Methods aside, I think it is fairly understandable where Microsoft is coming from. People are conservative and lazy and would stay on outdated OSes for who knows how long, which would force commercial software vendors and in turn Microsoft to continue support those platforms. Which is frankly a waste of resources. Web developers had it with their IE zoo not so long ago, so no thanks =).
It turns out that Microsoft's support is not valued by "lazy people". It might be useful when something breaks, but if it's not broken, why to fix it? Yes, people are lazy and nobody is going to change that. It should be noted here that laziness is actually a form of resistance against the update terror. MS is forcing us to move ot their newest OS and we lose a lot of time just on learning where the f***g buttons and menus have gone to. All this time could be spend on some creative activity, but we spend it reinventing the wheel. A big loss for us, but MS saves some $ on support. Can't they update their business model instead? I'd pay just for not having to change OS.
IE is a different thing. Microsoft has always been setting their own rules rather than following open standards. The strategy has been paying well until the internet boom with other browsers entering the scene. People hated updates in Firefox just as much as they hate them in IE (Windows), but Firefox has been striving to follow open standards from the beginning, so that the developers at Mozilla didn't really need to force people to update, while MS finally got their asses kicked for ignoring open standards.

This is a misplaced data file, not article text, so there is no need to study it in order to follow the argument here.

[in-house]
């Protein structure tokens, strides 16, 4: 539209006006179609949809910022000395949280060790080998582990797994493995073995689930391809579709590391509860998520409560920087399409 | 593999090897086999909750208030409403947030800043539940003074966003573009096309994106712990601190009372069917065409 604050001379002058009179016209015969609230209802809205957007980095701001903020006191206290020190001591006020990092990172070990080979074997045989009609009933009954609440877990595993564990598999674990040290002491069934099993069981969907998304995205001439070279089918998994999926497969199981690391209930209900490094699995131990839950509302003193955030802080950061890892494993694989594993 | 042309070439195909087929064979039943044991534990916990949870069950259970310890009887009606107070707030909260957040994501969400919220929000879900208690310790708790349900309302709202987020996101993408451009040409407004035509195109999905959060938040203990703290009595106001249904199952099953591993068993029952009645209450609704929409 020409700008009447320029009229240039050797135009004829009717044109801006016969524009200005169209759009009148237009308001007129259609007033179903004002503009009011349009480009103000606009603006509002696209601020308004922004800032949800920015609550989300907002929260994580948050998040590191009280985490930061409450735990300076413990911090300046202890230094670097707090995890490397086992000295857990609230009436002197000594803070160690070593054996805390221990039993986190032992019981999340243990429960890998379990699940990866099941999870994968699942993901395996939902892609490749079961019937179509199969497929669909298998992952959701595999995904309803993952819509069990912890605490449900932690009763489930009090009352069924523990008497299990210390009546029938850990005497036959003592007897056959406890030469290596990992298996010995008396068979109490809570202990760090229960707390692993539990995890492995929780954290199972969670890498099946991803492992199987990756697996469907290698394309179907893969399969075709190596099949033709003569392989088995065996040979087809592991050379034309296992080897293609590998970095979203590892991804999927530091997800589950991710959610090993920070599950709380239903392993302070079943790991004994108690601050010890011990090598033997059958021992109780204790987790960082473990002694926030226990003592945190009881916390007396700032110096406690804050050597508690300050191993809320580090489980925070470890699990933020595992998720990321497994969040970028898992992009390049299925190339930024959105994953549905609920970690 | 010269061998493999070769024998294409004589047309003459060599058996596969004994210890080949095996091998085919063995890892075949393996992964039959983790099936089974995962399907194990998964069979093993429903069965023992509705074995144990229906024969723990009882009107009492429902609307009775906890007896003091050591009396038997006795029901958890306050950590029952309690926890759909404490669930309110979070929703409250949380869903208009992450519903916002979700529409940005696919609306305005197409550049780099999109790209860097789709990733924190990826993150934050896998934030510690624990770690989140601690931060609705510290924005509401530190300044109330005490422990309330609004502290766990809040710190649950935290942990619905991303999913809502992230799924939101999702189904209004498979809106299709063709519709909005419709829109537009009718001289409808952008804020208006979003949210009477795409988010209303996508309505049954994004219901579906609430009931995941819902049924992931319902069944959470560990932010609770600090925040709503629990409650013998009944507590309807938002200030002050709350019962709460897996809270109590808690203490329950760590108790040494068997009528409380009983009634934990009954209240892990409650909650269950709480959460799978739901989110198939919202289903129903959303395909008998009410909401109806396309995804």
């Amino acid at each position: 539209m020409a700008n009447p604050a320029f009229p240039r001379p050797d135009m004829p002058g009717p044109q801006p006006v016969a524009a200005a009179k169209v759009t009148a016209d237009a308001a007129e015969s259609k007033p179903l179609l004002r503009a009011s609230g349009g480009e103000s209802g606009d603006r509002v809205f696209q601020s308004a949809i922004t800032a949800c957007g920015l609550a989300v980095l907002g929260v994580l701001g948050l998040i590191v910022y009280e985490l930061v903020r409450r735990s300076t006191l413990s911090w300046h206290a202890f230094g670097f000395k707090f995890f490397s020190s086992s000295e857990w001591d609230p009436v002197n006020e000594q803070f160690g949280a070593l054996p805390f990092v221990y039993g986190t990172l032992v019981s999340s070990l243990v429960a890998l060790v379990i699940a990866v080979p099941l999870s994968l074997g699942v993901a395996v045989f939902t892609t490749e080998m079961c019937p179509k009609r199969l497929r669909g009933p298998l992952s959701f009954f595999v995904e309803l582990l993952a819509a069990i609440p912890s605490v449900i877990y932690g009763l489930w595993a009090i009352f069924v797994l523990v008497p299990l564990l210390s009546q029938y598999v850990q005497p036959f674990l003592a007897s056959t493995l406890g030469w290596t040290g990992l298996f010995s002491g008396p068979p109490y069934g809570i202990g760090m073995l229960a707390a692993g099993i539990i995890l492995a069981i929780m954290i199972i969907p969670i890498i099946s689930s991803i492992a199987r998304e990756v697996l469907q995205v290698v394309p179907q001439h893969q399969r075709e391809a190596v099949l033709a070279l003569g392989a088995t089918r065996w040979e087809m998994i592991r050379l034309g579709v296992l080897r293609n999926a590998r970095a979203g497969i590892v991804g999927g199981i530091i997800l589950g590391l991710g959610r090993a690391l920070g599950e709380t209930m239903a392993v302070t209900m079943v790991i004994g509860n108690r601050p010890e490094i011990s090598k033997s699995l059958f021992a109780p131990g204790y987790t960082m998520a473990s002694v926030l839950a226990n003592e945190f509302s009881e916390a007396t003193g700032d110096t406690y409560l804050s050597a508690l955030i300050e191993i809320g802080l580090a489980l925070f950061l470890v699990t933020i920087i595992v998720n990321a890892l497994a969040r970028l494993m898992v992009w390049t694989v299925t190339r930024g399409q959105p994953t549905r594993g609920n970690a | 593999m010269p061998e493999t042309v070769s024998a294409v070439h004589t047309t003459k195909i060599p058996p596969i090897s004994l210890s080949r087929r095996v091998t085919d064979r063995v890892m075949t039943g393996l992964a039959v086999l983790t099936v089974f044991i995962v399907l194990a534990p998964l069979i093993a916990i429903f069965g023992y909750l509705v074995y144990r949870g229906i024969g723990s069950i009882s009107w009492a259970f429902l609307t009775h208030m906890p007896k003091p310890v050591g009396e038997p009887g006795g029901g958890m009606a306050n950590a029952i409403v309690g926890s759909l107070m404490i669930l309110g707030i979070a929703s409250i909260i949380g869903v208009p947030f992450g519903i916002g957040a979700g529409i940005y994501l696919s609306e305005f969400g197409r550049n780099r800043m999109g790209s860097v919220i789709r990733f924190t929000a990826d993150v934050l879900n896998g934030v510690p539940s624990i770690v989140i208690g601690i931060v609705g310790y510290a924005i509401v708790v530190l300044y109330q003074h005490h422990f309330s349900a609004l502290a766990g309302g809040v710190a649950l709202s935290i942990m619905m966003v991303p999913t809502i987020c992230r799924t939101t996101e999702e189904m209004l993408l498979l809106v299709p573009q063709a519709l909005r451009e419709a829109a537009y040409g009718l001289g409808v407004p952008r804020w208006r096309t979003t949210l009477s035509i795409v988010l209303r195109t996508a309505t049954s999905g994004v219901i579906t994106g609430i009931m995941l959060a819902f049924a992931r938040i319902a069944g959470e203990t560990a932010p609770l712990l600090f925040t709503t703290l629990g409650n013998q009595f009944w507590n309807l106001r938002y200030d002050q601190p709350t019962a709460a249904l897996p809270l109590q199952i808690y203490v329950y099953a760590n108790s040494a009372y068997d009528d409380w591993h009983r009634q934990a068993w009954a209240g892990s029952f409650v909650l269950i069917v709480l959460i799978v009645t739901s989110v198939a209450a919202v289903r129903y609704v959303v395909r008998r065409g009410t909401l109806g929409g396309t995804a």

On desktop everything go out of date pretty quickly and sooner or later you are forced to update because new versions of some essential application is not built for your release anymore. Then you can try to continue to maintain some things by hand but this is a huge step down in user experience.
Joel Spolsky refers to this as to "fire and motion" tactics. The new software is not better than the old one and you don't need it, but you are forced to update so that you don't have time to compete with the software vendor. In the Linux world things seem to be a bit different. In that world it is perfectly normal if someone wants to use archaic software like Vim or Emacs. There are downsides, sure. I go crazy every time when such a basic thing as copying to clipboard doesn't work again
, but that's still better than having to update everything just because some asshole in a suit has decided that you have to udpate.